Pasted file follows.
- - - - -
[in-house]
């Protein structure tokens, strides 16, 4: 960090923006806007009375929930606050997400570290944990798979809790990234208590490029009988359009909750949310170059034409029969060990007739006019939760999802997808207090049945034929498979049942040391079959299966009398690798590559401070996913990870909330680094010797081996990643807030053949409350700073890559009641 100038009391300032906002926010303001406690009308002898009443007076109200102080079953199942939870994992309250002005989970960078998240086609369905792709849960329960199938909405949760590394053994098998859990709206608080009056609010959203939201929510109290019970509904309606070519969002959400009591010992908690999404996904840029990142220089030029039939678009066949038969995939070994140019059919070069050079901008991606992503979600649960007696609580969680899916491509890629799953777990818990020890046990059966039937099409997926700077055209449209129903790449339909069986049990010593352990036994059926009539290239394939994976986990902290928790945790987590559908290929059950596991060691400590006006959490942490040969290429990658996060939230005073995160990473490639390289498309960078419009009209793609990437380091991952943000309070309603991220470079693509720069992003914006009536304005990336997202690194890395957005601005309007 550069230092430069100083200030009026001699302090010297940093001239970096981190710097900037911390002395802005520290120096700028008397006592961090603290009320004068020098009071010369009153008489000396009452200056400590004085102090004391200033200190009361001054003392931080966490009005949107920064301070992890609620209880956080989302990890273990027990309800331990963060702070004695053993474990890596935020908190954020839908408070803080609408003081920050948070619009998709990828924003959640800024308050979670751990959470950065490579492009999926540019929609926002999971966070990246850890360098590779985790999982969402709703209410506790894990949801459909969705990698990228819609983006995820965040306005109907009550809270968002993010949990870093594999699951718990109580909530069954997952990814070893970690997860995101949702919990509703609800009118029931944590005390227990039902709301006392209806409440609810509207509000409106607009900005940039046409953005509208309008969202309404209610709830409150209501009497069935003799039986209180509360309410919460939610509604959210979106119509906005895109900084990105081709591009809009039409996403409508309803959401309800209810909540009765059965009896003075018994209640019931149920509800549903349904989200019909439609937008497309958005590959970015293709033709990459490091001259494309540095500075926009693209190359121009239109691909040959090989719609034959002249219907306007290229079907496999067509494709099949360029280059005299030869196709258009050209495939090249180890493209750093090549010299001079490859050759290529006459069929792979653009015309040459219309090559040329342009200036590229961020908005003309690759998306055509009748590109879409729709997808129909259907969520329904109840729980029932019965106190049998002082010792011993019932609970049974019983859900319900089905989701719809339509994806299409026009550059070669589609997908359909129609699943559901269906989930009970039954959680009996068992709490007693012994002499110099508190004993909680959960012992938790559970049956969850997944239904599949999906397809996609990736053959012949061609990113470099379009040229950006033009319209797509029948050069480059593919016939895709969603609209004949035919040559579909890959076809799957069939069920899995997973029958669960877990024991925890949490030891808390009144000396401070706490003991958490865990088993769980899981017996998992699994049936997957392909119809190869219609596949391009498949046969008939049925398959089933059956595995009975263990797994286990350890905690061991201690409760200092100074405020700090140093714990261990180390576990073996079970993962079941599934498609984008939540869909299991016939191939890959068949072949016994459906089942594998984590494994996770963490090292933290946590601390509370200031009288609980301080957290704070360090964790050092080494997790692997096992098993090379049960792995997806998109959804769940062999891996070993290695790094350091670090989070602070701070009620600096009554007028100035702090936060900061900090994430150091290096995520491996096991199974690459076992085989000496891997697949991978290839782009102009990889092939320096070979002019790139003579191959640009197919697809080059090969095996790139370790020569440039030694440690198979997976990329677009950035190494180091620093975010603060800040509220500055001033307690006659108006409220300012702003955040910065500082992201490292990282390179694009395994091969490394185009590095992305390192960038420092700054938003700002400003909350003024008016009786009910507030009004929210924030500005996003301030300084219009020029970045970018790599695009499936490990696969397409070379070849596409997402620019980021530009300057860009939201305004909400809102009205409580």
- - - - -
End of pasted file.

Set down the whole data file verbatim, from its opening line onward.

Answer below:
[in-house]
């Protein structure tokens, strides 16, 4: 960090923006806007009375929930606050997400570290944990798979809790990234208590490029009988359009909750949310170059034409029969060990007739006019939760999802997808207090049945034929498979049942040391079959299966009398690798590559401070996913990870909330680094010797081996990643807030053949409350700073890559009641 100038009391300032906002926010303001406690009308002898009443007076109200102080079953199942939870994992309250002005989970960078998240086609369905792709849960329960199938909405949760590394053994098998859990709206608080009056609010959203939201929510109290019970509904309606070519969002959400009591010992908690999404996904840029990142220089030029039939678009066949038969995939070994140019059919070069050079901008991606992503979600649960007696609580969680899916491509890629799953777990818990020890046990059966039937099409997926700077055209449209129903790449339909069986049990010593352990036994059926009539290239394939994976986990902290928790945790987590559908290929059950596991060691400590006006959490942490040969290429990658996060939230005073995160990473490639390289498309960078419009009209793609990437380091991952943000309070309603991220470079693509720069992003914006009536304005990336997202690194890395957005601005309007 550069230092430069100083200030009026001699302090010297940093001239970096981190710097900037911390002395802005520290120096700028008397006592961090603290009320004068020098009071010369009153008489000396009452200056400590004085102090004391200033200190009361001054003392931080966490009005949107920064301070992890609620209880956080989302990890273990027990309800331990963060702070004695053993474990890596935020908190954020839908408070803080609408003081920050948070619009998709990828924003959640800024308050979670751990959470950065490579492009999926540019929609926002999971966070990246850890360098590779985790999982969402709703209410506790894990949801459909969705990698990228819609983006995820965040306005109907009550809270968002993010949990870093594999699951718990109580909530069954997952990814070893970690997860995101949702919990509703609800009118029931944590005390227990039902709301006392209806409440609810509207509000409106607009900005940039046409953005509208309008969202309404209610709830409150209501009497069935003799039986209180509360309410919460939610509604959210979106119509906005895109900084990105081709591009809009039409996403409508309803959401309800209810909540009765059965009896003075018994209640019931149920509800549903349904989200019909439609937008497309958005590959970015293709033709990459490091001259494309540095500075926009693209190359121009239109691909040959090989719609034959002249219907306007290229079907496999067509494709099949360029280059005299030869196709258009050209495939090249180890493209750093090549010299001079490859050759290529006459069929792979653009015309040459219309090559040329342009200036590229961020908005003309690759998306055509009748590109879409729709997808129909259907969520329904109840729980029932019965106190049998002082010792011993019932609970049974019983859900319900089905989701719809339509994806299409026009550059070669589609997908359909129609699943559901269906989930009970039954959680009996068992709490007693012994002499110099508190004993909680959960012992938790559970049956969850997944239904599949999906397809996609990736053959012949061609990113470099379009040229950006033009319209797509029948050069480059593919016939895709969603609209004949035919040559579909890959076809799957069939069920899995997973029958669960877990024991925890949490030891808390009144000396401070706490003991958490865990088993769980899981017996998992699994049936997957392909119809190869219609596949391009498949046969008939049925398959089933059956595995009975263990797994286990350890905690061991201690409760200092100074405020700090140093714990261990180390576990073996079970993962079941599934498609984008939540869909299991016939191939890959068949072949016994459906089942594998984590494994996770963490090292933290946590601390509370200031009288609980301080957290704070360090964790050092080494997790692997096992098993090379049960792995997806998109959804769940062999891996070993290695790094350091670090989070602070701070009620600096009554007028100035702090936060900061900090994430150091290096995520491996096991199974690459076992085989000496891997697949991978290839782009102009990889092939320096070979002019790139003579191959640009197919697809080059090969095996790139370790020569440039030694440690198979997976990329677009950035190494180091620093975010603060800040509220500055001033307690006659108006409220300012702003955040910065500082992201490292990282390179694009395994091969490394185009590095992305390192960038420092700054938003700002400003909350003024008016009786009910507030009004929210924030500005996003301030300084219009020029970045970018790599695009499936490990696969397409070379070849596409997402620019980021530009300057860009939201305004909400809102009205409580």